A Michigan group seeking to expand discrimination protections for “sexual orientation and gender identity” cleared its first major hurdle Tuesday.
The Michigan Board of State Canvassers approved the language of a petition submitted earlier this month by Fair and Equal Michigan. The group now has until May 27 to collect 340,000 signatures to force the Legislature to take up the initiative. If the Republican-controlled State Legislature does not act or approve the bill, it will then be placed on the November 3 ballot.
The proposed law would update the state’s Elliott-Larsen Civil Rights Act, which prohibits discrimination in the areas of housing, public accommodations, public service, and education on the basis of sex, religion, and eight other factors. The ballot initiative wants to redefine “sex” to include “gender, sexual orientation, and gender identity or expression,” and redefine “religion” to include “the religious beliefs of an individual.”
“Oftentimes in the LGBTQ community we see harm, violence, murder, and discrimination justified through religious bias, but I believe that God has love, grace and mercy sufficient for us all,” said Jeynce Poindexter, co-chair of Fair and Equal Michigan. “It’s important for all of us to come together, not with our politics but with and for people to move this work forward and finally right this wrong.”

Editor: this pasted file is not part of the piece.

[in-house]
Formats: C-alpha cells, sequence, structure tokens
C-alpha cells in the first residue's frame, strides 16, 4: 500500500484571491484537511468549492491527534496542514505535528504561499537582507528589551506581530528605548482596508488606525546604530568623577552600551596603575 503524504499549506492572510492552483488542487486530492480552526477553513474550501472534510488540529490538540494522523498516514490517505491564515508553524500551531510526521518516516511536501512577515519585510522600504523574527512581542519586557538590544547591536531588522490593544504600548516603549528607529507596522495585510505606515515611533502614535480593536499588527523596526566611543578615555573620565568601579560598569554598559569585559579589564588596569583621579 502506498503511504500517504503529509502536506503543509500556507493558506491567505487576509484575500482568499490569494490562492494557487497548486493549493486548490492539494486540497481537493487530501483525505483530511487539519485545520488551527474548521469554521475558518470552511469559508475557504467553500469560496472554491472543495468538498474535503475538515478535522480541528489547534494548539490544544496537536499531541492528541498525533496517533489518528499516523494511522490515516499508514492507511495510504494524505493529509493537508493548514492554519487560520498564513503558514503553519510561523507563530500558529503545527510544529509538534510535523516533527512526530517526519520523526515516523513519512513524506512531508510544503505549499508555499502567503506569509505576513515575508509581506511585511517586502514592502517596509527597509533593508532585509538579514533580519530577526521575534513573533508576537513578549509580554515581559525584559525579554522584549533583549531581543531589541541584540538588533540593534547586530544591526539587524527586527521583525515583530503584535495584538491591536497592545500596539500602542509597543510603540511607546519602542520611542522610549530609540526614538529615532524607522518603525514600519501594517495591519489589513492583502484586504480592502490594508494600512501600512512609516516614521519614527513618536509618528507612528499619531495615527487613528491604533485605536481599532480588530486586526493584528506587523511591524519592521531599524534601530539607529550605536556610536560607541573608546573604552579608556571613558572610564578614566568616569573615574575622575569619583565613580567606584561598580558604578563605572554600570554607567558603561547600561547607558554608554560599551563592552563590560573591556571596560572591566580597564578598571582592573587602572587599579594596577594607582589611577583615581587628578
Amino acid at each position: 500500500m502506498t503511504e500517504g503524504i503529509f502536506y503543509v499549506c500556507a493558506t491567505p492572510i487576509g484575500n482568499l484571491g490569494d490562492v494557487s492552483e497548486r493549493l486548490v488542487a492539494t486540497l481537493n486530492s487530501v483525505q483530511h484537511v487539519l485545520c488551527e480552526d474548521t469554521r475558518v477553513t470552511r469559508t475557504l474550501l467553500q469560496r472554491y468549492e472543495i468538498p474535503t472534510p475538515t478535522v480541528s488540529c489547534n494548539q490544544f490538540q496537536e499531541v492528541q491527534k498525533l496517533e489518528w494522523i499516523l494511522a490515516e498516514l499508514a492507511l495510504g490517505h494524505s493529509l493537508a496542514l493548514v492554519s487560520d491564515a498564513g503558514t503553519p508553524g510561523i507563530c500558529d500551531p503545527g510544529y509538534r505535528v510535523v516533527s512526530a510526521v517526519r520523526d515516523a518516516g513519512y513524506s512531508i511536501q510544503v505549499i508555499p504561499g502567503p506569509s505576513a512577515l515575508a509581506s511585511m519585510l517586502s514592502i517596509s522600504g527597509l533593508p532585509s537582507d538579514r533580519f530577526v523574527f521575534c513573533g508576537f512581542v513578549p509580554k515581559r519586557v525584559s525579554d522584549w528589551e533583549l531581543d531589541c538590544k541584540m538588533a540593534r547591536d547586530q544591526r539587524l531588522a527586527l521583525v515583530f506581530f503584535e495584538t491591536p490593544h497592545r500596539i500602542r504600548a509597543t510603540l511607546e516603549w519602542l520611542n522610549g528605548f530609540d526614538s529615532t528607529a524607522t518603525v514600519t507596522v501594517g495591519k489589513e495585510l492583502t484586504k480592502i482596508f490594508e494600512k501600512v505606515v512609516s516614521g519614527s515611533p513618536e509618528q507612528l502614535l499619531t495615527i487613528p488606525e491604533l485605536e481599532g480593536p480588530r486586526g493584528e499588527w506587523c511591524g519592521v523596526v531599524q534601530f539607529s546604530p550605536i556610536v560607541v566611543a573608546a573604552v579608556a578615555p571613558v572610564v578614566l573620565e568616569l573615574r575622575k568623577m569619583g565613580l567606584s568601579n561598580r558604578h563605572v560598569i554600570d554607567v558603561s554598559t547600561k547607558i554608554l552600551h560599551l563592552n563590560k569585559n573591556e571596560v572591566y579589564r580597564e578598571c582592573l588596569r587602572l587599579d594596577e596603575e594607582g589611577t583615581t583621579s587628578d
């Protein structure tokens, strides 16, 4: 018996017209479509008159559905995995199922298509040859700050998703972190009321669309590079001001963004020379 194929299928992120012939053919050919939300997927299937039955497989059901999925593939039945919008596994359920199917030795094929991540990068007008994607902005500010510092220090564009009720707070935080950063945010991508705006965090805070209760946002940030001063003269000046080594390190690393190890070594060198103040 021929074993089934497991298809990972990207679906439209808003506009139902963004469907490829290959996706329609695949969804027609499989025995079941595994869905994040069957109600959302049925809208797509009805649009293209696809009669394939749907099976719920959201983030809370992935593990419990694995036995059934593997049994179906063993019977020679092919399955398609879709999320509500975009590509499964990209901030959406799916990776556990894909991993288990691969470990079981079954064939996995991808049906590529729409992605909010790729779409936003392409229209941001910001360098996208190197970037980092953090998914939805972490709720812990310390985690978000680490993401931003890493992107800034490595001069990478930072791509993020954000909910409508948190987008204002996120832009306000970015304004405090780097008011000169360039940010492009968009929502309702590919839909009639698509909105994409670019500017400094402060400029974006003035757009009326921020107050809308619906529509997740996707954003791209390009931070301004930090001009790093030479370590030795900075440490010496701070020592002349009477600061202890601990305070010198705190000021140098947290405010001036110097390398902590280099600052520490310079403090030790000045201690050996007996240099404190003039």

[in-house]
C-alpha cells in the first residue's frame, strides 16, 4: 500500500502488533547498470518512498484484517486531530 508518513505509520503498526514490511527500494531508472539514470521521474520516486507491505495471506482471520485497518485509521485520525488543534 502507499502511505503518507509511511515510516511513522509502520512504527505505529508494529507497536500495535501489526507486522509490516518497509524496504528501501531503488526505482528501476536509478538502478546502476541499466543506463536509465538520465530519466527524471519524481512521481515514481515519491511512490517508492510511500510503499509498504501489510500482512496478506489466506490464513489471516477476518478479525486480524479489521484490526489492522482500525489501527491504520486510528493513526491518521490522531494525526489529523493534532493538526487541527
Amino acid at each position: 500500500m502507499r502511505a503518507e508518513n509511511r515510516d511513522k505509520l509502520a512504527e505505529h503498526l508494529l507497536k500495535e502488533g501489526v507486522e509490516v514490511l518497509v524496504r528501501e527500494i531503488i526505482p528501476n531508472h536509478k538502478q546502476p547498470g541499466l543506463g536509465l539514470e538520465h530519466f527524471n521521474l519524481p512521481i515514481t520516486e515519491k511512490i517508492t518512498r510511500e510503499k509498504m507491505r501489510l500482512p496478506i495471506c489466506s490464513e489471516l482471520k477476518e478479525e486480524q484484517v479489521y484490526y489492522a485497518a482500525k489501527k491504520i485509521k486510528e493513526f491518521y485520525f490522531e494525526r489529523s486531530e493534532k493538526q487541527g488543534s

Fair and Equal Michigan is a coalition of groups and politicians seeking increased legal protections for the LGBT community. A number of prominent businesses expressed support for the idea in a press release issued earlier this month, including Apple CEO Tim Cook.
“Every Michigander should have an equal chance at success, without threat of being fired, harassed, or demoted just because the boss doesn’t like that they’re gay or transgender,” said Trevor Thomas, co-chair and president of Fair and Equal Michigan. “After waiting 37 years, this effort gives the Legislature eight additional months to pass these basic human rights. If they can’t get the job done, our Constitution affords Michiganders the right to vote to ensure that workers are judged on the job they do, not who they are or who they love.”
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